World Vision founder Bob Pierce spoke to World Vision supporters each week on his weekly radio show in the late 1950s and early 1960s.
Over the past few weeks I have shared excerpts from my father’s radio Christmas messages from the 1950s. (Click to read the first, second, and third Christmas messages.) I would like to end this nostalgic series with a New Year’s broadcast that aired on the last Sunday of December 1959.
My dad, World Vision founder Bob Pierce, was an evangelist, and his broadcasts often ended with an invitation for people to receive Christ as their personal Savior. This message about New Year’s resolutions was no exception. And that makes it the perfect message for this year’s final God Space.
This is the time of year when it is traditional to make New Year’s resolutions, and for Christians, it is a great time to take stock of our spiritual estate. With that in mind, I would like to give you a verse of Scripture to think about today. It’s from the 116th Psalm (KJV). The psalmist asks this question in verse 12: “What shall I render unto the Lord for all His benefits toward me?”
It seems to me that this guy is having his New Year’s time of introspection. He’s honestly asking himself: After all the goodness and mercy that has followed me all the days of my life, what ought I do to please my Maker — this loving, gracious God?
The answer that comes to his heart follows in verses 13 and 14. “I will take the cup of salvation, and call upon the Name of the Lord. I will pay my vows unto the Lord now in the presence of all His people.”
Many of you listening today know there are changes you need to make in your life this next year if you are to be what you must be before stepping into eternity. But let me remind you that no matter how good your resolutions are about your temper or morals or ungodly ambitions, the only thing that will truly help you change is complete surrender of your life to God.
To do this we must first “take the cup of salvation” by receiving the gift of salvation God provided through His son, Jesus Christ. Come just as you are, yielding your sinful, needy heart to His cleansing power and Lordship. Then, with a transformed heart, look at the promises you’ve made to God and others so often — promises about the kind of life you have lived and the separate little failures and conceits of life that you want to change. Bring them as gifts of love and surrender to the Lord, and then make your New Year’s resolutions, knowing He can do what you can never do on your own.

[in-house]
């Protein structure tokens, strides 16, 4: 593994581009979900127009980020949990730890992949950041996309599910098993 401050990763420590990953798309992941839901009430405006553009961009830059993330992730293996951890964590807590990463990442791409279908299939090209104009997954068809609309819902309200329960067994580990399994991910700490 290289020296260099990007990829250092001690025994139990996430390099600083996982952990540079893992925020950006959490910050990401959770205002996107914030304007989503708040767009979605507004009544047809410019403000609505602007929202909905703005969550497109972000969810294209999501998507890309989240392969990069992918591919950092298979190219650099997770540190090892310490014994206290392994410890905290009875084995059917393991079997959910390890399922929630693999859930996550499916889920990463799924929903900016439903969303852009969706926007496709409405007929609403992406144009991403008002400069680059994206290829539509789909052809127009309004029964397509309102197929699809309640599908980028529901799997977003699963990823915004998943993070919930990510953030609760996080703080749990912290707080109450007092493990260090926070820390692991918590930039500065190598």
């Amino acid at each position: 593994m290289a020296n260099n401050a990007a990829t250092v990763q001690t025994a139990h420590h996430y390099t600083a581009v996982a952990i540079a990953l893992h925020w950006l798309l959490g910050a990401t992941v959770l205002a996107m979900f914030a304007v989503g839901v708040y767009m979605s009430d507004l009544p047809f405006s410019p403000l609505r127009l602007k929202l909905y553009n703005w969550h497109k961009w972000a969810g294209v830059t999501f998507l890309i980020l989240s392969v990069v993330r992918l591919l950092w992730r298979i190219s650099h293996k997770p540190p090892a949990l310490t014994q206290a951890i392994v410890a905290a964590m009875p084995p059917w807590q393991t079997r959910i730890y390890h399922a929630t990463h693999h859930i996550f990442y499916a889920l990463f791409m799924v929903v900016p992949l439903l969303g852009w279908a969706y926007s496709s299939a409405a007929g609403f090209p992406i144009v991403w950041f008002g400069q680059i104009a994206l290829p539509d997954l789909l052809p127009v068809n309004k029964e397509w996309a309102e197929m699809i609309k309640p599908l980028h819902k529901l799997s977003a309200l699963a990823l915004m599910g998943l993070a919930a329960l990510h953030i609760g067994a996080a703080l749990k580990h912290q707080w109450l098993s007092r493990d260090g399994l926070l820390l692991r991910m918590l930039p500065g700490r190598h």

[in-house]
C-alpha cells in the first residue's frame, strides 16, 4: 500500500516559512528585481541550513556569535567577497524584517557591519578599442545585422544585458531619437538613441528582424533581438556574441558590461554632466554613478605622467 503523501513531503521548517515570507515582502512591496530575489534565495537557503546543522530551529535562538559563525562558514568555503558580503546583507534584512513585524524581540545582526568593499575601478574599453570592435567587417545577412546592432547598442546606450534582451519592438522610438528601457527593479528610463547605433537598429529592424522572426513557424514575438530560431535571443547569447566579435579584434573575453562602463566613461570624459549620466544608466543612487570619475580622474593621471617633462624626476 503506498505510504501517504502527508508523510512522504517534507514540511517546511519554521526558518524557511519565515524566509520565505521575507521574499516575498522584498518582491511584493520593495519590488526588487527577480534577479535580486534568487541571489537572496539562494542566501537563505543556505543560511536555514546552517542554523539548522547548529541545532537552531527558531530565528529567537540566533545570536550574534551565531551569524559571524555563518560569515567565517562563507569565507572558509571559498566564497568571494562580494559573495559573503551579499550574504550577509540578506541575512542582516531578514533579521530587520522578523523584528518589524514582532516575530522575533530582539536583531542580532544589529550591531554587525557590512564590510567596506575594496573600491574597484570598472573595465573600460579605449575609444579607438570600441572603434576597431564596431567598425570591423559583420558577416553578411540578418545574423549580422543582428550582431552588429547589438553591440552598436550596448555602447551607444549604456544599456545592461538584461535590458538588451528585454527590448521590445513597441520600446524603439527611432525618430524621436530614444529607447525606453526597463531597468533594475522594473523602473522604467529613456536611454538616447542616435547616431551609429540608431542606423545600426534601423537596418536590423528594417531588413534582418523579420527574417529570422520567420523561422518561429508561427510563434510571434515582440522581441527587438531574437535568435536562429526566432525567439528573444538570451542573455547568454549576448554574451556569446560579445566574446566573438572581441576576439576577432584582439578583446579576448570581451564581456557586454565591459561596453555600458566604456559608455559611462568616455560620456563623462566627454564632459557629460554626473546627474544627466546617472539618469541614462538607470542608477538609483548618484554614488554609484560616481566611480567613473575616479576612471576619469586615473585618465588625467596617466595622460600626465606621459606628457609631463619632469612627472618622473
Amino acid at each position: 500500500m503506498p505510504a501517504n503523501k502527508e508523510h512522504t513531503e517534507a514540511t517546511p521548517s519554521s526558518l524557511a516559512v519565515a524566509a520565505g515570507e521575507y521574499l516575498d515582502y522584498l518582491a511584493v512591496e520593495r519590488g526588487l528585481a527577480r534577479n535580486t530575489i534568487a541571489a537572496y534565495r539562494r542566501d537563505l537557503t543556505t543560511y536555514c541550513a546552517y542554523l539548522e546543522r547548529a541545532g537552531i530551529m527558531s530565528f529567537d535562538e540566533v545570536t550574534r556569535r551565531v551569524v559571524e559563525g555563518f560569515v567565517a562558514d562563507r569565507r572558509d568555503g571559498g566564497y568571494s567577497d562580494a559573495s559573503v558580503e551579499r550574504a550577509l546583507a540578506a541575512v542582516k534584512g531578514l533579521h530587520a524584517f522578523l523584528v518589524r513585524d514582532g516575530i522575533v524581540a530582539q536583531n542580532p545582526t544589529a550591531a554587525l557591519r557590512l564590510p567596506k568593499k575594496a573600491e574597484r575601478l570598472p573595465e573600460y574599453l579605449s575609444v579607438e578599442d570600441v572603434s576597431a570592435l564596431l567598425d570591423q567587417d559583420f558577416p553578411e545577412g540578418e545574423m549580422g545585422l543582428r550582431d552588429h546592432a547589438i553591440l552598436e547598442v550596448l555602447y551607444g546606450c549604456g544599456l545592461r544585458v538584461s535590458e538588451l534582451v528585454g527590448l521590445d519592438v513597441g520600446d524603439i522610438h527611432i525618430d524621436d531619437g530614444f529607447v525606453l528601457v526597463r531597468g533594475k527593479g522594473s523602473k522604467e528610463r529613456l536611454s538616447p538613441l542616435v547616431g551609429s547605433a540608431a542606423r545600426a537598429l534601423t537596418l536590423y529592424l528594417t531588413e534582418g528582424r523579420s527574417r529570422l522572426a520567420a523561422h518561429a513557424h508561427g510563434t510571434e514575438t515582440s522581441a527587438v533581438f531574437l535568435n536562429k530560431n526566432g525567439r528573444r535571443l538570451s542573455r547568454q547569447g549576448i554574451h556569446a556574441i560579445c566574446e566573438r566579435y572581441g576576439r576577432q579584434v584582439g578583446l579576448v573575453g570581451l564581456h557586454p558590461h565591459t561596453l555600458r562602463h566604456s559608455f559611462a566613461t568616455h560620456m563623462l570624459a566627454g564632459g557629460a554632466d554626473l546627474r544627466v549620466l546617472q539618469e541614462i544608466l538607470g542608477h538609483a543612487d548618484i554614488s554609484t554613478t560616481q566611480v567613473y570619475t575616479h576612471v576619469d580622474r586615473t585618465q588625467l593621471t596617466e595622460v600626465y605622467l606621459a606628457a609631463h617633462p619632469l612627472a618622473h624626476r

Some of you have promised before to live for Christ, but time has slipped by and you never really did it. Perhaps you promised to do something in the church or with missions, but you lost precious years in pursuit of other things and now you do not have those years to give. But there many things you can still give to God, such as your prayers and your praise. Don’t wait another minute! Start now to form habits of living wholly to please the Savior. Pay your “vow unto the Lord,” and do it so that others will notice.
What do I mean by that? There are some things you ought to promise God and then burn every bridge so that you can’t go back on your promise. One of the best ways to do that is to openly proclaim what you are going to do before others. Then if it isn’t done, others will know you didn’t do it and hold you accountable. I tell you this from personal experience.
My last word today is this. With all the promises you are making to God this New Year’s, don’t forget the missionaries and those who are pouring out their lives to reach the suffering millions of our world in Jesus’ name. Keep the gospel going out to the parts of the world where men have never yet heard that Christ died for them. And remember World Vision as one of the arms of the church, carrying help to emergency areas — especially to many of our [local] brothers and sisters in Christ who have so little but give so much.
As I read these last words I couldn’t help but think of how proud my father would be of the 44,000 World Vision staff around the world— many Christian nationals — who bring spiritual hope and practical help to people in poverty. He would appreciate the sacrifices they make, often living without modern comforts away from their families and working in some of the most dangerous places on earth. He would be proud of their compassionate hearts and unwavering vision for positive change. But most of all he would love their personal passion for Christ.
My father ended his broadcast with this gentle plea:
We would love to have you write us this week with a small gift. But more importantly, remember as you pray for the new year to ask God what He would have you do for the cause of missions.
Marilee serves World Vision, the organization her father, Bob Pierce, founded in 1950. Like him, she travels the world, witnessing and fulfilling God’s mandate to
care for the poor. Request Marilee to speak.